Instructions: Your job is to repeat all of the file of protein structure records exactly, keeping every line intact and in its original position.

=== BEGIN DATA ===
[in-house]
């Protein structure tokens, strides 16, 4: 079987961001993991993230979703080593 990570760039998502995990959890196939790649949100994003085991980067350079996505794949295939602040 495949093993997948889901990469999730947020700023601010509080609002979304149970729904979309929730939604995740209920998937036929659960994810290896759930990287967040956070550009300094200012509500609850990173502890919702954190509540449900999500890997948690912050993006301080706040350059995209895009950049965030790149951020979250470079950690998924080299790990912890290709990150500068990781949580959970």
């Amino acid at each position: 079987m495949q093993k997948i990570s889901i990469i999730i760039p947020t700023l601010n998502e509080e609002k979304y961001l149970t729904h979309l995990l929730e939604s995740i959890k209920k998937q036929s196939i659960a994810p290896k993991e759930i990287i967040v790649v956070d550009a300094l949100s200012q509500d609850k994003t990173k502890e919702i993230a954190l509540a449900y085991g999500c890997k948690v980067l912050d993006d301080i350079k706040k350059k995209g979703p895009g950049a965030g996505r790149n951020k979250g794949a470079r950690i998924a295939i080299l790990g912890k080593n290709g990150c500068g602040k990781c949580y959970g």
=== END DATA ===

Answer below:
[in-house]
């Protein structure tokens, strides 16, 4: 079987961001993991993230979703080593 990570760039998502995990959890196939790649949100994003085991980067350079996505794949295939602040 495949093993997948889901990469999730947020700023601010509080609002979304149970729904979309929730939604995740209920998937036929659960994810290896759930990287967040956070550009300094200012509500609850990173502890919702954190509540449900999500890997948690912050993006301080706040350059995209895009950049965030790149951020979250470079950690998924080299790990912890290709990150500068990781949580959970």
């Amino acid at each position: 079987m495949q093993k997948i990570s889901i990469i999730i760039p947020t700023l601010n998502e509080e609002k979304y961001l149970t729904h979309l995990l929730e939604s995740i959890k209920k998937q036929s196939i659960a994810p290896k993991e759930i990287i967040v790649v956070d550009a300094l949100s200012q509500d609850k994003t990173k502890e919702i993230a954190l509540a449900y085991g999500c890997k948690v980067l912050d993006d301080i350079k706040k350059k995209g979703p895009g950049a965030g996505r790149n951020k979250g794949a470079r950690i998924a295939i080299l790990g912890k080593n290709g990150c500068g602040k990781c949580y959970g």